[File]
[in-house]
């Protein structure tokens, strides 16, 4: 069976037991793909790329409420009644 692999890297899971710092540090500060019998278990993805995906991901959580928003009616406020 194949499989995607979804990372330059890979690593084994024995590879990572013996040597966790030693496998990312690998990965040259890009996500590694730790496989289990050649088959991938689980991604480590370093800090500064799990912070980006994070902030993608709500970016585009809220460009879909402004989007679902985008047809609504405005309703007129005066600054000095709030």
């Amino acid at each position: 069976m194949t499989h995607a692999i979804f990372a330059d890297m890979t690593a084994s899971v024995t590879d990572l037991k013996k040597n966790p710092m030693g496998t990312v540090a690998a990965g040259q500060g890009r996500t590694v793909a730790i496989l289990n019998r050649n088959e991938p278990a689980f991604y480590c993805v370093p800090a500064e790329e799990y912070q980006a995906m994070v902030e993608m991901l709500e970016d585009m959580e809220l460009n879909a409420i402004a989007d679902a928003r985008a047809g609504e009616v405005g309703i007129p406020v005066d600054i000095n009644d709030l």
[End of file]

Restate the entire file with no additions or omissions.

[in-house]
């Protein structure tokens, strides 16, 4: 069976037991793909790329409420009644 692999890297899971710092540090500060019998278990993805995906991901959580928003009616406020 194949499989995607979804990372330059890979690593084994024995590879990572013996040597966790030693496998990312690998990965040259890009996500590694730790496989289990050649088959991938689980991604480590370093800090500064799990912070980006994070902030993608709500970016585009809220460009879909402004989007679902985008047809609504405005309703007129005066600054000095709030």
């Amino acid at each position: 069976m194949t499989h995607a692999i979804f990372a330059d890297m890979t690593a084994s899971v024995t590879d990572l037991k013996k040597n966790p710092m030693g496998t990312v540090a690998a990965g040259q500060g890009r996500t590694v793909a730790i496989l289990n019998r050649n088959e991938p278990a689980f991604y480590c993805v370093p800090a500064e790329e799990y912070q980006a995906m994070v902030e993608m991901l709500e970016d585009m959580e809220l460009n879909a409420i402004a989007d679902a928003r985008a047809g609504e009616v405005g309703i007129p406020v005066d600054i000095n009644d709030l």